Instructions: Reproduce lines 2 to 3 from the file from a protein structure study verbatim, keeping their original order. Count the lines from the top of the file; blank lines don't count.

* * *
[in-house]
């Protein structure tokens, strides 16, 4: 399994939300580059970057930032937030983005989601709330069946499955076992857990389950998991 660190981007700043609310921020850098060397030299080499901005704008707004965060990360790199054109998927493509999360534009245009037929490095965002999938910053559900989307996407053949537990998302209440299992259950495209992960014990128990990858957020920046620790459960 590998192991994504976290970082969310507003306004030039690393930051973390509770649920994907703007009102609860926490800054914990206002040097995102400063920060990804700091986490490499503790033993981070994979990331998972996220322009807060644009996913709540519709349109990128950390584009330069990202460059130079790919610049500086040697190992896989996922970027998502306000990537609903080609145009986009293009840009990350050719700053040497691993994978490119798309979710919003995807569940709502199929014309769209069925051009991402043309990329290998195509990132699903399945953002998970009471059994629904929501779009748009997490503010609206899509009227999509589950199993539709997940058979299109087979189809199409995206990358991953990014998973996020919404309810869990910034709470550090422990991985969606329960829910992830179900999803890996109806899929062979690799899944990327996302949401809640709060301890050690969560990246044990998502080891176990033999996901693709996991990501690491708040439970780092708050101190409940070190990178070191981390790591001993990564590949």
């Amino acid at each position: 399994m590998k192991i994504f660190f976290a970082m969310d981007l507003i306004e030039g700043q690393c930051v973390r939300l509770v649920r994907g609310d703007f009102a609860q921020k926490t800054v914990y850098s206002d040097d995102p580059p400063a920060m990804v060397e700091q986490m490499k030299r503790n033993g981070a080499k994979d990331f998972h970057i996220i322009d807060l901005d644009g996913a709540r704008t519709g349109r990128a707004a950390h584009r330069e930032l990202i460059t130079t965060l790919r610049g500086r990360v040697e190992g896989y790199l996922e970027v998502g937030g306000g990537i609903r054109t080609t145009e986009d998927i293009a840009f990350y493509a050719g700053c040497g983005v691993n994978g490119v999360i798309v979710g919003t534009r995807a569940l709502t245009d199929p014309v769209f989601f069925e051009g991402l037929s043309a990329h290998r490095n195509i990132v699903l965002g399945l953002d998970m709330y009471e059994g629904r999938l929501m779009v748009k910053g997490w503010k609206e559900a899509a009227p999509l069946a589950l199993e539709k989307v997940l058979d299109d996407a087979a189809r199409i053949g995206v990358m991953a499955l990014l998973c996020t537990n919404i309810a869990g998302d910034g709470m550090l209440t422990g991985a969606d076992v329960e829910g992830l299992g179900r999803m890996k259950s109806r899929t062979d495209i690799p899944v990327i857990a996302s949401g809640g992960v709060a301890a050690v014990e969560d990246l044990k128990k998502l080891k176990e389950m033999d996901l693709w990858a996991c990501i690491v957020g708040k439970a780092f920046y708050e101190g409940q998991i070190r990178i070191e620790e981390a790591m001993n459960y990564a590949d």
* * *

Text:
């Protein structure tokens, strides 16, 4: 399994939300580059970057930032937030983005989601709330069946499955076992857990389950998991 660190981007700043609310921020850098060397030299080499901005704008707004965060990360790199054109998927493509999360534009245009037929490095965002999938910053559900989307996407053949537990998302209440299992259950495209992960014990128990990858957020920046620790459960 590998192991994504976290970082969310507003306004030039690393930051973390509770649920994907703007009102609860926490800054914990206002040097995102400063920060990804700091986490490499503790033993981070994979990331998972996220322009807060644009996913709540519709349109990128950390584009330069990202460059130079790919610049500086040697190992896989996922970027998502306000990537609903080609145009986009293009840009990350050719700053040497691993994978490119798309979710919003995807569940709502199929014309769209069925051009991402043309990329290998195509990132699903399945953002998970009471059994629904929501779009748009997490503010609206899509009227999509589950199993539709997940058979299109087979189809199409995206990358991953990014998973996020919404309810869990910034709470550090422990991985969606329960829910992830179900999803890996109806899929062979690799899944990327996302949401809640709060301890050690969560990246044990998502080891176990033999996901693709996991990501690491708040439970780092708050101190409940070190990178070191981390790591001993990564590949």
């Amino acid at each position: 399994m590998k192991i994504f660190f976290a970082m969310d981007l507003i306004e030039g700043q690393c930051v973390r939300l509770v649920r994907g609310d703007f009102a609860q921020k926490t800054v914990y850098s206002d040097d995102p580059p400063a920060m990804v060397e700091q986490m490499k030299r503790n033993g981070a080499k994979d990331f998972h970057i996220i322009d807060l901005d644009g996913a709540r704008t519709g349109r990128a707004a950390h584009r330069e930032l990202i460059t130079t965060l790919r610049g500086r990360v040697e190992g896989y790199l996922e970027v998502g937030g306000g990537i609903r054109t080609t145009e986009d998927i293009a840009f990350y493509a050719g700053c040497g983005v691993n994978g490119v999360i798309v979710g919003t534009r995807a569940l709502t245009d199929p014309v769209f989601f069925e051009g991402l037929s043309a990329h290998r490095n195509i990132v699903l965002g399945l953002d998970m709330y009471e059994g629904r999938l929501m779009v748009k910053g997490w503010k609206e559900a899509a009227p999509l069946a589950l199993e539709k989307v997940l058979d299109d996407a087979a189809r199409i053949g995206v990358m991953a499955l990014l998973c996020t537990n919404i309810a869990g998302d910034g709470m550090l209440t422990g991985a969606d076992v329960e829910g992830l299992g179900r999803m890996k259950s109806r899929t062979d495209i690799p899944v990327i857990a996302s949401g809640g992960v709060a301890a050690v014990e969560d990246l044990k128990k998502l080891k176990e389950m033999d996901l693709w990858a996991c990501i690491v957020g708040k439970a780092f920046y708050e101190g409940q998991i070190r990178i070191e620790e981390a790591m001993n459960y990564a590949d």